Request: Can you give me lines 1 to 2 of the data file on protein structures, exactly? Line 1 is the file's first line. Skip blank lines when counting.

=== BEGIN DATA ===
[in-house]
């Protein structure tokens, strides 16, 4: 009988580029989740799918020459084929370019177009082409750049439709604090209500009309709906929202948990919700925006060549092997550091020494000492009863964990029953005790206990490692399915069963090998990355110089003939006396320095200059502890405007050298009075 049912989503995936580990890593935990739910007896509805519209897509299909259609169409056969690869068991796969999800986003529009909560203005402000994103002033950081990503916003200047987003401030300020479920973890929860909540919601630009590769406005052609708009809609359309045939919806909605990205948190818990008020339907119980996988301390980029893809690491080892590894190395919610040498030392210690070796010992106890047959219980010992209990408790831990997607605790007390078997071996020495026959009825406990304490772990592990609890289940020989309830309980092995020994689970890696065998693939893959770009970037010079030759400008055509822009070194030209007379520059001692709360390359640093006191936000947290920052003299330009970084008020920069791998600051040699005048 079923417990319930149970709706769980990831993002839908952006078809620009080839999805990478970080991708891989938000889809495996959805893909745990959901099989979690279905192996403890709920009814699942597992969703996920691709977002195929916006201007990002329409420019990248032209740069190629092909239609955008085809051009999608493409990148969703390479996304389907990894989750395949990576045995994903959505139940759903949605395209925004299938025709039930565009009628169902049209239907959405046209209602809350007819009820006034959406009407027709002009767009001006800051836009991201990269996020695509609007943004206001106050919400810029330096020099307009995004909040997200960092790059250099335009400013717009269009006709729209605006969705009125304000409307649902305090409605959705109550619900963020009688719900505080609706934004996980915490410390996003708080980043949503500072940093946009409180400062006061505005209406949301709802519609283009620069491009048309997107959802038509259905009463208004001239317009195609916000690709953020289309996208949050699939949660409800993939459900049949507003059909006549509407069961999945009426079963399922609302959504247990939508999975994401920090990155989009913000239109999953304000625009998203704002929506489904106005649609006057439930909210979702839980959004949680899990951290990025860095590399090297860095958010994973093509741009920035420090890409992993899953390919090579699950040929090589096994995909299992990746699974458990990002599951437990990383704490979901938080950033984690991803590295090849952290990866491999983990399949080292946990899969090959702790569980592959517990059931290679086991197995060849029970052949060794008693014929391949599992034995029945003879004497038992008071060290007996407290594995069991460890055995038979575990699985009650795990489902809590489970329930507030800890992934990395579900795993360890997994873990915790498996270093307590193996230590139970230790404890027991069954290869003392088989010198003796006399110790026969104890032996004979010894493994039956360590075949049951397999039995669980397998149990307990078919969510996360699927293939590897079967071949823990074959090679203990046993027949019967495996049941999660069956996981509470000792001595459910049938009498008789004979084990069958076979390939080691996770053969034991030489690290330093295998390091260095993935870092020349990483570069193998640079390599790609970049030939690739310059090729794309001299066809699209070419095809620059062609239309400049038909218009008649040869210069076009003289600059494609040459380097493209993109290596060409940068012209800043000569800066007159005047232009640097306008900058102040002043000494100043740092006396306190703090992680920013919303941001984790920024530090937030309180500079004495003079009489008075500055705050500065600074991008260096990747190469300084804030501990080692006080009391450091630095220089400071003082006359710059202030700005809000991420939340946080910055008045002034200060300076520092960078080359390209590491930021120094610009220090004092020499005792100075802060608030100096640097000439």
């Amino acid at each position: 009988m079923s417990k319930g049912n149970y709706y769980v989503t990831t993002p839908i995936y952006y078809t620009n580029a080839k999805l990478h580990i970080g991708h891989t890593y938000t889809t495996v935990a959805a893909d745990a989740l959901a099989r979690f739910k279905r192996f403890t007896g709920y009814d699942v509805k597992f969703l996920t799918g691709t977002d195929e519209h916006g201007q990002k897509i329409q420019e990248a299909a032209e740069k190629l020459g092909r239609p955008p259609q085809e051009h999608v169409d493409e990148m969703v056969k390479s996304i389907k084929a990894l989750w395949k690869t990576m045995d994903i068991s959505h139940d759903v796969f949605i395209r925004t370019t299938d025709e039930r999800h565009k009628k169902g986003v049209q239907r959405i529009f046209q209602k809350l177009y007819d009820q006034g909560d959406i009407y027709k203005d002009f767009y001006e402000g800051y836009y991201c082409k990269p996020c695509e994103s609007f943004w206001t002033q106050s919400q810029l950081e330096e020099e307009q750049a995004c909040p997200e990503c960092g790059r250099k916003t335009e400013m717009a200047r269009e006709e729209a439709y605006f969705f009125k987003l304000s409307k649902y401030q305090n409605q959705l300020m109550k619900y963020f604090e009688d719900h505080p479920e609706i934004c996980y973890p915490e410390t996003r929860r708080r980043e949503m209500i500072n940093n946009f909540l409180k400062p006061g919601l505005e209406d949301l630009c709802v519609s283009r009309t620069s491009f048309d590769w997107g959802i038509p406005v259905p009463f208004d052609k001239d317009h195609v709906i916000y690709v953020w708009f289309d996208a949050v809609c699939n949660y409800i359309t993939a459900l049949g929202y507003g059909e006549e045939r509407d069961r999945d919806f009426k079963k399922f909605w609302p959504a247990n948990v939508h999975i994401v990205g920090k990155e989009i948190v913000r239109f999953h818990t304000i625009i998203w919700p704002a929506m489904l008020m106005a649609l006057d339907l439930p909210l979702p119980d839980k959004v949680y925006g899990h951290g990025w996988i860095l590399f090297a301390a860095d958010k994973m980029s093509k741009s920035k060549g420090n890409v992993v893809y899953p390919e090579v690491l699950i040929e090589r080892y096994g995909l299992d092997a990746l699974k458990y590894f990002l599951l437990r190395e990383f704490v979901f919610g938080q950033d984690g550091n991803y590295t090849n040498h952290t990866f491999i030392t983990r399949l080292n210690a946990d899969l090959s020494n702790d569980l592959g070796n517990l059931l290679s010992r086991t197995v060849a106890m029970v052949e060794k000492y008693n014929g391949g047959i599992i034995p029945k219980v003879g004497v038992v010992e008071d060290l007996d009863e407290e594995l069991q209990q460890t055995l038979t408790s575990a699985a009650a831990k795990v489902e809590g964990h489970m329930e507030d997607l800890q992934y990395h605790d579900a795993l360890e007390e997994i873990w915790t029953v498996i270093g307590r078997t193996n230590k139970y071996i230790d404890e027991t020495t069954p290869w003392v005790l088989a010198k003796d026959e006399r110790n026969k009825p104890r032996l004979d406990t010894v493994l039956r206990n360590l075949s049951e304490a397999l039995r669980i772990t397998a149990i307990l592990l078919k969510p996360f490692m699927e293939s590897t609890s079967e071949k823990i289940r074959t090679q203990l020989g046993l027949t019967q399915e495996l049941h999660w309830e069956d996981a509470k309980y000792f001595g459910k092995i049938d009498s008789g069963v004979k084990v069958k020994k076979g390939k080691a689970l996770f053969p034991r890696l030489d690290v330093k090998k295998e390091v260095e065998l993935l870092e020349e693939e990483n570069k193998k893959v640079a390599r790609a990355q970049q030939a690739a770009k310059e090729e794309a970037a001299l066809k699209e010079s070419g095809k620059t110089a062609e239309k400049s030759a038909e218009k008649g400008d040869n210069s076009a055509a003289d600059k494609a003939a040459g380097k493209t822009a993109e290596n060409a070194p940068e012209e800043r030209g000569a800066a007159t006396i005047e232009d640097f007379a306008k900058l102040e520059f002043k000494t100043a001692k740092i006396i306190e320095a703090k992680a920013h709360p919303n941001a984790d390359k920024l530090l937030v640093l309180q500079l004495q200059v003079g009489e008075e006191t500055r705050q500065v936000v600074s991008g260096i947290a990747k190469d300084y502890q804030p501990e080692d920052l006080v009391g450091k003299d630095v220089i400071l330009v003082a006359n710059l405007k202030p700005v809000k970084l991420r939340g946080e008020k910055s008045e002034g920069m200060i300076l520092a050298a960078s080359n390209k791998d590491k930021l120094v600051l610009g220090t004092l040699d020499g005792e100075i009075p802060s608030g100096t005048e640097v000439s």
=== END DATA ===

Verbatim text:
[in-house]
């Protein structure tokens, strides 16, 4: 009988580029989740799918020459084929370019177009082409750049439709604090209500009309709906929202948990919700925006060549092997550091020494000492009863964990029953005790206990490692399915069963090998990355110089003939006396320095200059502890405007050298009075 049912989503995936580990890593935990739910007896509805519209897509299909259609169409056969690869068991796969999800986003529009909560203005402000994103002033950081990503916003200047987003401030300020479920973890929860909540919601630009590769406005052609708009809609359309045939919806909605990205948190818990008020339907119980996988301390980029893809690491080892590894190395919610040498030392210690070796010992106890047959219980010992209990408790831990997607605790007390078997071996020495026959009825406990304490772990592990609890289940020989309830309980092995020994689970890696065998693939893959770009970037010079030759400008055509822009070194030209007379520059001692709360390359640093006191936000947290920052003299330009970084008020920069791998600051040699005048 079923417990319930149970709706769980990831993002839908952006078809620009080839999805990478970080991708891989938000889809495996959805893909745990959901099989979690279905192996403890709920009814699942597992969703996920691709977002195929916006201007990002329409420019990248032209740069190629092909239609955008085809051009999608493409990148969703390479996304389907990894989750395949990576045995994903959505139940759903949605395209925004299938025709039930565009009628169902049209239907959405046209209602809350007819009820006034959406009407027709002009767009001006800051836009991201990269996020695509609007943004206001106050919400810029330096020099307009995004909040997200960092790059250099335009400013717009269009006709729209605006969705009125304000409307649902305090409605959705109550619900963020009688719900505080609706934004996980915490410390996003708080980043949503500072940093946009409180400062006061505005209406949301709802519609283009620069491009048309997107959802038509259905009463208004001239317009195609916000690709953020289309996208949050699939949660409800993939459900049949507003059909006549509407069961999945009426079963399922609302959504247990939508999975994401920090990155989009913000239109999953304000625009998203704002929506489904106005649609006057439930909210979702839980959004949680899990951290990025860095590399090297860095958010994973093509741009920035420090890409992993899953390919090579699950040929090589096994995909299992990746699974458990990002599951437990990383704490979901938080950033984690991803590295090849952290990866491999983990399949080292946990899969090959702790569980592959517990059931290679086991197995060849029970052949060794008693014929391949599992034995029945003879004497038992008071060290007996407290594995069991460890055995038979575990699985009650795990489902809590489970329930507030800890992934990395579900795993360890997994873990915790498996270093307590193996230590139970230790404890027991069954290869003392088989010198003796006399110790026969104890032996004979010894493994039956360590075949049951397999039995669980397998149990307990078919969510996360699927293939590897079967071949823990074959090679203990046993027949019967495996049941999660069956996981509470000792001595459910049938009498008789004979084990069958076979390939080691996770053969034991030489690290330093295998390091260095993935870092020349990483570069193998640079390599790609970049030939690739310059090729794309001299066809699209070419095809620059062609239309400049038909218009008649040869210069076009003289600059494609040459380097493209993109290596060409940068012209800043000569800066007159005047232009640097306008900058102040002043000494100043740092006396306190703090992680920013919303941001984790920024530090937030309180500079004495003079009489008075500055705050500065600074991008260096990747190469300084804030501990080692006080009391450091630095220089400071003082006359710059202030700005809000991420939340946080910055008045002034200060300076520092960078080359390209590491930021120094610009220090004092020499005792100075802060608030100096640097000439």